What are the Oil Cooler Lines all about?
You won’t find oil cooler lines on all engines. They’re more prominent on supercharged and turbocharged engines, as well as on larger engines that require extra oil cooling, such as older full-sized SUVs. These lines run to an oil cooler, which works a lot like your car’s radiator, allowing air to remove excess heat before the oil is sent back into the engine. In most of these instances, the oil cooler lines will be solid metal tubes because the oil is pressurized, though some have reinforced rubber hose sections as well. If the oil cooler lines are leaking, the oil level can drop quickly, causing possible internal engine damage.
Keep in mind:
- Oil cooler lines are pressurized when the engine is operating, and pressure can remain in the lines even after the engine is turned off.
- Leaking or clogged oil cooler lines can compromise the operation and safety of your engine.
- It may be wise to replace both the oil cooler lines and the fittings. Some lines are actually connected to the fittings, so replacement is mandatory.
- If the lines go to an oil cooler, it may be necessary to replace the oil cooler as well, particularly if the damage is due to debris buildup.
How it's done:
The vehicle is allowed to cool. The vehicle is raised and secured on jack stands. A drain pan is placed under the oil cooler lines.
The two oil cooler clamps and lines are disconnected and the excess oil is allowed to drain. The defective oil cooler lines are removed from the oil filter housing and removed from the vehicle.
The new oil cooler lines are installed to the oil filter housing and secured with new clamps. The two oil cooler lines are connected and secured with new clamps to the oil cooler.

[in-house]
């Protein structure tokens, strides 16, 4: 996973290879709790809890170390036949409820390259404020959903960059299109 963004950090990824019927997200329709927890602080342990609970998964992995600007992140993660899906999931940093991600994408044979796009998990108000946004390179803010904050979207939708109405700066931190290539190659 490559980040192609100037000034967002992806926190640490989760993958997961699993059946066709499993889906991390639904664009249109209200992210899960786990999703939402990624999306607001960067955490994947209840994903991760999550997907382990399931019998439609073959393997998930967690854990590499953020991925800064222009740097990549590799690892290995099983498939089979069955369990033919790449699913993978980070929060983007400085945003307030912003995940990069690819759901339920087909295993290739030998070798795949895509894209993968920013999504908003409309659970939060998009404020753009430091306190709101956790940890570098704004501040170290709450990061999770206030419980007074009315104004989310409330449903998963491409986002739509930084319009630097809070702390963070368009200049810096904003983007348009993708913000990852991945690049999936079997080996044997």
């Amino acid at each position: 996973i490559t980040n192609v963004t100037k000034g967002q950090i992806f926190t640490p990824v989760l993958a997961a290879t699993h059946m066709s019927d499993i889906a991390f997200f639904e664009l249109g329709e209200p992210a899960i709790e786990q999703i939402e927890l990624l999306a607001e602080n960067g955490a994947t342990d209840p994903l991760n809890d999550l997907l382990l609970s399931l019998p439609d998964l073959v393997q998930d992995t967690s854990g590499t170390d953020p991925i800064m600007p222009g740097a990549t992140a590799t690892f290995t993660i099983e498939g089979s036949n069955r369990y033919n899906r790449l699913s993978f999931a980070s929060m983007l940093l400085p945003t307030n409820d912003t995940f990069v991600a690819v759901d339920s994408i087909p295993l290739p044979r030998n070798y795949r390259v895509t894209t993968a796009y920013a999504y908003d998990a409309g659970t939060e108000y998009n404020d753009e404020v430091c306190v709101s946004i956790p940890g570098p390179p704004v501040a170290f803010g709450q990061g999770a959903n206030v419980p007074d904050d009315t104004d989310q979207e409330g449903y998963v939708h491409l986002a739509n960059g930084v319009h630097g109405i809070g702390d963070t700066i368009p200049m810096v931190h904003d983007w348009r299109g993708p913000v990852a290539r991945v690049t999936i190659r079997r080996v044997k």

The vehicle is started and checked for oil leaks then lowered off of the jack stands. The oil level is checked and topped off with the correct oil.
The vehicle is road tested for proper operation and the cooler lines are rechecked for any signs of leakage.
We recommend that you follow your automaker’s recommendations on oil changes and oil cooler service. There is no set lifespan for oil cooler lines, and a properly maintained engine will never need to have them replaced. Inspection by one of our expert mechanics for proper operation, obstruction or deterioration is recommended.
What common symptoms indicate you may need to replace the Oil Cooler Lines?
- Leaking oil around the oil cooler line fittings
- Bends, crimps or damage to the lines
How important is this service?
Because engine oil is a vital consideration for multiple components, replacing damaged, worn or clogged oil cooler lines is essential. Work with our professional mechanics to ensure safety, the right parts, and a proper diagnosis of both the cause and the extent of the damage.